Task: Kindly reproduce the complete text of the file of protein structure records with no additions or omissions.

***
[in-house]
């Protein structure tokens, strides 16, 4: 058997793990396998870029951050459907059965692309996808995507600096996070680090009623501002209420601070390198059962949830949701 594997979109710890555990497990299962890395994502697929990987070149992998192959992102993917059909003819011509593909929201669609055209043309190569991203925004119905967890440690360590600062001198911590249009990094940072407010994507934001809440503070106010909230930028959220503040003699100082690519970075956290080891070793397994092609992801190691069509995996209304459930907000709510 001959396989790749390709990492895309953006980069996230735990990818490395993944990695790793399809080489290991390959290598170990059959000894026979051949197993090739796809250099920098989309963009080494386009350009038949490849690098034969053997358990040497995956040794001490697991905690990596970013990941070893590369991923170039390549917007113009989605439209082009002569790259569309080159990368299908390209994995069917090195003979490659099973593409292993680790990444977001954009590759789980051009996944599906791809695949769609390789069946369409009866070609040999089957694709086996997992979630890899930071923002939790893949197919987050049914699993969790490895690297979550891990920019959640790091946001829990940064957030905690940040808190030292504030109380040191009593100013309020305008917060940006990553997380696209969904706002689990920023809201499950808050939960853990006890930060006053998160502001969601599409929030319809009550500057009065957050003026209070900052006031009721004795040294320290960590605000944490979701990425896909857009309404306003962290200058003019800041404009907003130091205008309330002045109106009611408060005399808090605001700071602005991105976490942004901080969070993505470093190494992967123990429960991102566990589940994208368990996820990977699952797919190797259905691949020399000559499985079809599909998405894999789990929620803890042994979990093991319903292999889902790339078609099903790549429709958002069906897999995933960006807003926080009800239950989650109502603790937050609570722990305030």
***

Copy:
[in-house]
């Protein structure tokens, strides 16, 4: 058997793990396998870029951050459907059965692309996808995507600096996070680090009623501002209420601070390198059962949830949701 594997979109710890555990497990299962890395994502697929990987070149992998192959992102993917059909003819011509593909929201669609055209043309190569991203925004119905967890440690360590600062001198911590249009990094940072407010994507934001809440503070106010909230930028959220503040003699100082690519970075956290080891070793397994092609992801190691069509995996209304459930907000709510 001959396989790749390709990492895309953006980069996230735990990818490395993944990695790793399809080489290991390959290598170990059959000894026979051949197993090739796809250099920098989309963009080494386009350009038949490849690098034969053997358990040497995956040794001490697991905690990596970013990941070893590369991923170039390549917007113009989605439209082009002569790259569309080159990368299908390209994995069917090195003979490659099973593409292993680790990444977001954009590759789980051009996944599906791809695949769609390789069946369409009866070609040999089957694709086996997992979630890899930071923002939790893949197919987050049914699993969790490895690297979550891990920019959640790091946001829990940064957030905690940040808190030292504030109380040191009593100013309020305008917060940006990553997380696209969904706002689990920023809201499950808050939960853990006890930060006053998160502001969601599409929030319809009550500057009065957050003026209070900052006031009721004795040294320290960590605000944490979701990425896909857009309404306003962290200058003019800041404009907003130091205008309330002045109106009611408060005399808090605001700071602005991105976490942004901080969070993505470093190494992967123990429960991102566990589940994208368990996820990977699952797919190797259905691949020399000559499985079809599909998405894999789990929620803890042994979990093991319903292999889902790339078609099903790549429709958002069906897999995933960006807003926080009800239950989650109502603790937050609570722990305030």